By Serena Wong
The renowned musical-comedy duo Igudesman & Joo will be performing in Palo Alto this weekend at the Oshman Jewish Family Community Center in a rare trip to the U.S. The two musicians met at the age of 12, remained close friends, and created their first show, “A Little Nightmare Music,” in 2004. Since then, their YouTube clips have garnered over 35 million views, and the duo have since performed in many countries, including the U.S, Germany and Latvia.
The performance on Saturday, Feb. 21 will explore all the things that can go wrong during a performance and illustrate how the duo embraces mistakes, using them as a source of inspiration and an opportunity for improvement.
The Stanford Daily (TSD): Your performances often feature a unique blend of comedy, classical music and even other types of music, like rap. How do you pick compatible elements of all of these, and how do you create humor that is accessible for non-musician audience members?
Hyung-ki Joo (HJ): We believe that all music comes from the same place. You can take any type of music, and if you trace it all the way back, you’ll mostly end up with the same roots. It’s just the universal way that harmony and notes and rhythm works. We don’t discriminate between all types of music, and we embrace all kinds of music. That’s one of the ways that our shows don’t alienate people, because we have everything, from Bach to rap [to] jazz. Humor is universal; [it] unites us all. We’ve had success because we always write on at least two levels. There’s one level for the connoisseur of music, and [one] for someone who has absolutely no idea who Mozart was. The juxtaposition of the music and the humor [ensures that] at least one layer is being thrown at you.
And it’s actually more than just two layers; often, our audiences are quadratonic. You have the four quadrants: the kids, the teenage students, the parents, and the grandparents. So when we perform something, you will find that the audience’s laughter is quadraphonic: you’ll have the kid laughing first, then you’ll have the teenager laughing, then the older ones laughing, then the granddads and the grandmothers laughing, and all laughing at different moments. It’s this amalgam of things that happens, so really our show is for everyone.
TSD: What role does improv play in your performances, if any?
HJ: Improv is a very important part of our performance. It certainly is a very important part of our creative process.
A lot of the things happen through improvisation, often during soundchecks when we are just fooling around. We aren’t the only ones that fool around — a lot of musicians fool around. The difference is that we take that fooling around seriously. Our shows are meticulously written; however, we throw that all away once we get on stage. We start with the show as it’s supposed to be, but we are open to the fact that every day is a different day, and the audience is a different audience, and sometimes audiences will chip in, or even try to throw you off. Also, we always try to surprise the other person. We try to be spontaneous, and if someone comes up with a surprise, then we have to improvise. So we love improvising and we love keeping it fresh. One of the biggest compliments we get is, “You guys do the same show but it seems like the first time you guys are doing it” or “It seems so fresh.” For us, we never feel like we have a finished show. We’re always modifying or tweaking. It would be invisible to anyone else, but to us, it matters a lot.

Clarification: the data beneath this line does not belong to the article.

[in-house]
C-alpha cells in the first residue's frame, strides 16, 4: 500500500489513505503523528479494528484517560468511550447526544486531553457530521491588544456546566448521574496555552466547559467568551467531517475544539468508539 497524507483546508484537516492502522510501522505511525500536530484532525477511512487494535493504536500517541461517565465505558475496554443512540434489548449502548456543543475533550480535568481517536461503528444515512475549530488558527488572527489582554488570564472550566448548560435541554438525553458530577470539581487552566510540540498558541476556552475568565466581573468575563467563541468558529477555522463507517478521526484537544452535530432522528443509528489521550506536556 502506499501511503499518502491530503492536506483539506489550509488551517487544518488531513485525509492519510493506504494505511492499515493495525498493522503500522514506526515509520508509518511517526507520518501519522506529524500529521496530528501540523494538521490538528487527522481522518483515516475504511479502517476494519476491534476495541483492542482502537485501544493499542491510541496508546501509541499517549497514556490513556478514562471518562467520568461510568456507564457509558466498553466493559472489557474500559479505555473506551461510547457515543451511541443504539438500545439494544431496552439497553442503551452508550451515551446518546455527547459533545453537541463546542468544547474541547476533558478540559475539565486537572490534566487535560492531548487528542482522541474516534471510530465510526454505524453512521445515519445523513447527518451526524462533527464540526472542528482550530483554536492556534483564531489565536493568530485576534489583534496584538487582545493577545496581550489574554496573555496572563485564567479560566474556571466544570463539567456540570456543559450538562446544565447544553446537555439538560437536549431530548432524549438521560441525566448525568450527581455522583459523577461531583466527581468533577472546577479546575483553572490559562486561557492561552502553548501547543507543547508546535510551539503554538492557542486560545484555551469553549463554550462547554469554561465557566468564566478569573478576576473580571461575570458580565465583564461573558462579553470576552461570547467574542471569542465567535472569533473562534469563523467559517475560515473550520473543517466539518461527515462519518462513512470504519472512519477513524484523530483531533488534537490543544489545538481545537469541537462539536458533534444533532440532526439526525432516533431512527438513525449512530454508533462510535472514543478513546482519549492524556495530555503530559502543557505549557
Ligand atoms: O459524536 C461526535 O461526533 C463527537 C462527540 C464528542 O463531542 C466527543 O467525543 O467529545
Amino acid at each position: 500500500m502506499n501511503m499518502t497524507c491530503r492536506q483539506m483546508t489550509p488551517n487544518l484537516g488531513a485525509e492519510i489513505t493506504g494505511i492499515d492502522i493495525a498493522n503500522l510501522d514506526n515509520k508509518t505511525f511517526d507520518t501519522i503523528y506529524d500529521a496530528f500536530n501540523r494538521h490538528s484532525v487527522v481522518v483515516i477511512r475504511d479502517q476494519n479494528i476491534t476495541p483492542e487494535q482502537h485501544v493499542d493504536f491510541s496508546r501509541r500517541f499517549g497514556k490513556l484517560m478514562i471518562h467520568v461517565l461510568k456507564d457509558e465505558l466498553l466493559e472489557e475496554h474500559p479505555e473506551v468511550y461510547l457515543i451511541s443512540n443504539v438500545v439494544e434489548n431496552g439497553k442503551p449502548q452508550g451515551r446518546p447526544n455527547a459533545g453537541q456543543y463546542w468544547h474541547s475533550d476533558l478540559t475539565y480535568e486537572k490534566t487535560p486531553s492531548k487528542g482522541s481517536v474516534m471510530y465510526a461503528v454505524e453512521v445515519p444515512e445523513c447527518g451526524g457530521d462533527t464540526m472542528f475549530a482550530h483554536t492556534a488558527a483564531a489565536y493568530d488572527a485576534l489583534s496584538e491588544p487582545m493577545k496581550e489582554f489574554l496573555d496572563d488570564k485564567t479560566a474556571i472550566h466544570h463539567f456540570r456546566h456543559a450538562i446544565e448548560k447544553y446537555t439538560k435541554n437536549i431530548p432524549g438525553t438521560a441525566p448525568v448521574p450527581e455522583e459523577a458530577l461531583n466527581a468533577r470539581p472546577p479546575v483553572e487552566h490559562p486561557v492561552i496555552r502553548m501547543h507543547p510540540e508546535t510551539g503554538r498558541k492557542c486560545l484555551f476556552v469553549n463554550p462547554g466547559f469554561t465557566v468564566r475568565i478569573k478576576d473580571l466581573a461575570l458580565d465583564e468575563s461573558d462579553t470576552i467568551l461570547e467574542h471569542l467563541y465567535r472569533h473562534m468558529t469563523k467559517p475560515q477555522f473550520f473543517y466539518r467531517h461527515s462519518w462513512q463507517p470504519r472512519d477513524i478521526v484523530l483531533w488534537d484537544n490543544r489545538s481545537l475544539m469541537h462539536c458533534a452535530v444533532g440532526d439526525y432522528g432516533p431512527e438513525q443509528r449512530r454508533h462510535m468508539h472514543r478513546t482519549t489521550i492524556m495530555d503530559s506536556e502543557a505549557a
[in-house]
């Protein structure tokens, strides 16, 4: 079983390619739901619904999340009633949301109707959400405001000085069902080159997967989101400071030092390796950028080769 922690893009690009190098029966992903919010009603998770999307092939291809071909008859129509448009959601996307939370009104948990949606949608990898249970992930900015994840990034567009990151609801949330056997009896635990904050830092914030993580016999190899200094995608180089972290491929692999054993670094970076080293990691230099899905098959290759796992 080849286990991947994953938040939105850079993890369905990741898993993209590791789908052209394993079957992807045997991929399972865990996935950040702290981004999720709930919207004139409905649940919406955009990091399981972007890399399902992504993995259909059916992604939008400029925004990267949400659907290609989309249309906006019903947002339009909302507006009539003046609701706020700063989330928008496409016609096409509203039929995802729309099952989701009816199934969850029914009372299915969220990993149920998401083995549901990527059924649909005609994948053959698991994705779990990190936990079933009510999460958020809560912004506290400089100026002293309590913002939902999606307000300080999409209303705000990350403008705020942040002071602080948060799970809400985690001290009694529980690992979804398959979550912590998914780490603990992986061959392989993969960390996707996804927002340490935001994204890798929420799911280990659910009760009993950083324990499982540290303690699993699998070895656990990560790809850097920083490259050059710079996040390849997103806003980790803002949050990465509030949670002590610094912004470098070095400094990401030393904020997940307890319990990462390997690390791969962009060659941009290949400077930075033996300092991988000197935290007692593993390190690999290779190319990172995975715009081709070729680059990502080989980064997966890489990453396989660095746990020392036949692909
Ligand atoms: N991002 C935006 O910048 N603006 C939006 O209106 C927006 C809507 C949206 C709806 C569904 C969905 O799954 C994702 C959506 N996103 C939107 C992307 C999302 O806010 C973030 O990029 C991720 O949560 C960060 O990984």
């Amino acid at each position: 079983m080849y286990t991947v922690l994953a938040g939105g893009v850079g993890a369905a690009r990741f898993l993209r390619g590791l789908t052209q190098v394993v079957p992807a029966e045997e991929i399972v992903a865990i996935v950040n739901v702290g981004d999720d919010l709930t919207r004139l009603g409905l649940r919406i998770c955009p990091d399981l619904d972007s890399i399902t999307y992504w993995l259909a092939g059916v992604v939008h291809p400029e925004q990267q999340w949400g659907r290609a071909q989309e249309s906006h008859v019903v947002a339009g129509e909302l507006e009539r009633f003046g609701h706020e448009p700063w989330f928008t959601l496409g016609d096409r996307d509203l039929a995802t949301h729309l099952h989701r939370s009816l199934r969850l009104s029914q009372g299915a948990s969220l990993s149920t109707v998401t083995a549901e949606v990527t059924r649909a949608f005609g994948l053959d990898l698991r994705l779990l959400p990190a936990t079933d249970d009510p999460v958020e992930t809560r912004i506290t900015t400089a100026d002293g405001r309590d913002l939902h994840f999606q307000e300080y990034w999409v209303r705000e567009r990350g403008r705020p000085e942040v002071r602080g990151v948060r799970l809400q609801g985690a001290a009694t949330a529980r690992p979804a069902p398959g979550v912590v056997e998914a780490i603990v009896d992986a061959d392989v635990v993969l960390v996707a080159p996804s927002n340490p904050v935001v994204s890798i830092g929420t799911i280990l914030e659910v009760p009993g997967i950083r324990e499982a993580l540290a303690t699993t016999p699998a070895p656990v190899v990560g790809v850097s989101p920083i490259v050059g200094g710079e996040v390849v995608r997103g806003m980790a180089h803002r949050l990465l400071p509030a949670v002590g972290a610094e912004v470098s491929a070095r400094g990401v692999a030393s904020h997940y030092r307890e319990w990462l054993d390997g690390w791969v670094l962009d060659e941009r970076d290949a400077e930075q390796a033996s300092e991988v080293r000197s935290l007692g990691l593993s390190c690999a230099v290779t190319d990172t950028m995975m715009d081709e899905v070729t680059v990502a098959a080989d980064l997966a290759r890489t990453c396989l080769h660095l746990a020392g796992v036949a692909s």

TSD: On your website, it says you hope to make classical music more accessible to a younger audience. Why is that important, and why specifically did you try to make it more accessible by combining comedy, theatrics, and music?
HJ: Well, to be honest, making it more accessible for a younger audience is a bonus. Our real motto is to be creative. We wanted to create a concert that we would want to go to ourselves. We felt that the way classical concerts were being presented, and still are being presented, is so out of date and stiff, [resembling] funerals rather than celebrations of life and music. Everybody involved in classical music takes themselves way too seriously.
We take the music seriously. For us, the music is number one. But we don’t see why the music that is so great cannot be coupled or married with comedy or humor, as it was done in the original times when Mozart [and] Beethoven were around. In those days, concerts were much more open. When did we make up these rules and formulas that every symphonic concert has to be an overture, concerto, followed by a symphony? It’s one of the most boring formats ever, and it has nothing to do with the spirit of the music at the time in which it was written. When Beethoven wrote his first violin concerto, his soloist was doing tricks with his bow on his violin in between movements, and Liszt would talk to people in the audience between his pieces. This was common at the time. We’ve lost that spirit of improvisation and connection with the audience.
TSD: Beyond performing, you and Mr. Igudesman also hold an education program, 8 to 88, designed to explore less-practised aspects of music. What are your short-term and long-term goals for the program?
HJ: The short-term and long-term goals are ideally the same thing. What we hope for anyone who takes part in 8 to 88 is essentially the same thing we hope will happen for anyone who comes to our performances. We don’t really have a message, but if [we did], it would be that we hope everyone would be creative. After seeing one of our shows, or taking part in our education program, they would go out and be creative in their own lives, whether it be with music, or cooking, or even working in finance–whatever it is they do, that they would be creative.
Igudesman and Joo will perform at the Oshman Jewish Family Community Center in Palo Alto on Feb. 21.
Contact Serena Wong at serenaw ‘at’ stanford.edu.